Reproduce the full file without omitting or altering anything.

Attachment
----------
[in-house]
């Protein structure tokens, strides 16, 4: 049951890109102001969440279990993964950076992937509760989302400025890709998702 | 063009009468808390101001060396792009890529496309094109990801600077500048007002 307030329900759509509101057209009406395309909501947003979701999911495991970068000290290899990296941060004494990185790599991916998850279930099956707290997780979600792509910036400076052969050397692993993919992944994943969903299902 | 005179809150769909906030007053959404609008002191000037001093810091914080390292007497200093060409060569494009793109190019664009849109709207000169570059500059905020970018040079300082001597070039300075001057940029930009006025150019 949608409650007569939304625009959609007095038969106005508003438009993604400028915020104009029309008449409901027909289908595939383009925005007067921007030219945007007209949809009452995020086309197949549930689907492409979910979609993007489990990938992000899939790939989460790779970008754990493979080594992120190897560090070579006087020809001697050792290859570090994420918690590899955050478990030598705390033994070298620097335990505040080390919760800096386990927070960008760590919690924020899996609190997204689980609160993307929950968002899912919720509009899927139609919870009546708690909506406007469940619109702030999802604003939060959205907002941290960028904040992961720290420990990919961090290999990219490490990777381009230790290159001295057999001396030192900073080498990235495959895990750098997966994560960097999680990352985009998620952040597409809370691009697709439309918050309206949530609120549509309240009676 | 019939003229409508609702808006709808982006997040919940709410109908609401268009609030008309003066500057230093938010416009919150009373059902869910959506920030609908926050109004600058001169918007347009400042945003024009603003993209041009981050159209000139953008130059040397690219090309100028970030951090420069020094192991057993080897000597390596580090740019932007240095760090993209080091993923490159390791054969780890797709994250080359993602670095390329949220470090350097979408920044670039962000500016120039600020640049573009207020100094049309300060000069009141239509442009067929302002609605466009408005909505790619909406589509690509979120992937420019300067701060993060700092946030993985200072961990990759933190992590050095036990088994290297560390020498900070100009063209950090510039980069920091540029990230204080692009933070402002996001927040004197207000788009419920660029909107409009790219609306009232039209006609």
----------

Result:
[in-house]
């Protein structure tokens, strides 16, 4: 049951890109102001969440279990993964950076992937509760989302400025890709998702 | 063009009468808390101001060396792009890529496309094109990801600077500048007002 307030329900759509509101057209009406395309909501947003979701999911495991970068000290290899990296941060004494990185790599991916998850279930099956707290997780979600792509910036400076052969050397692993993919992944994943969903299902 | 005179809150769909906030007053959404609008002191000037001093810091914080390292007497200093060409060569494009793109190019664009849109709207000169570059500059905020970018040079300082001597070039300075001057940029930009006025150019 949608409650007569939304625009959609007095038969106005508003438009993604400028915020104009029309008449409901027909289908595939383009925005007067921007030219945007007209949809009452995020086309197949549930689907492409979910979609993007489990990938992000899939790939989460790779970008754990493979080594992120190897560090070579006087020809001697050792290859570090994420918690590899955050478990030598705390033994070298620097335990505040080390919760800096386990927070960008760590919690924020899996609190997204689980609160993307929950968002899912919720509009899927139609919870009546708690909506406007469940619109702030999802604003939060959205907002941290960028904040992961720290420990990919961090290999990219490490990777381009230790290159001295057999001396030192900073080498990235495959895990750098997966994560960097999680990352985009998620952040597409809370691009697709439309918050309206949530609120549509309240009676 | 019939003229409508609702808006709808982006997040919940709410109908609401268009609030008309003066500057230093938010416009919150009373059902869910959506920030609908926050109004600058001169918007347009400042945003024009603003993209041009981050159209000139953008130059040397690219090309100028970030951090420069020094192991057993080897000597390596580090740019932007240095760090993209080091993923490159390791054969780890797709994250080359993602670095390329949220470090350097979408920044670039962000500016120039600020640049573009207020100094049309300060000069009141239509442009067929302002609605466009408005909505790619909406589509690509979120992937420019300067701060993060700092946030993985200072961990990759933190992590050095036990088994290297560390020498900070100009063209950090510039980069920091540029990230204080692009933070402002996001927040004197207000788009419920660029909107409009790219609306009232039209006609």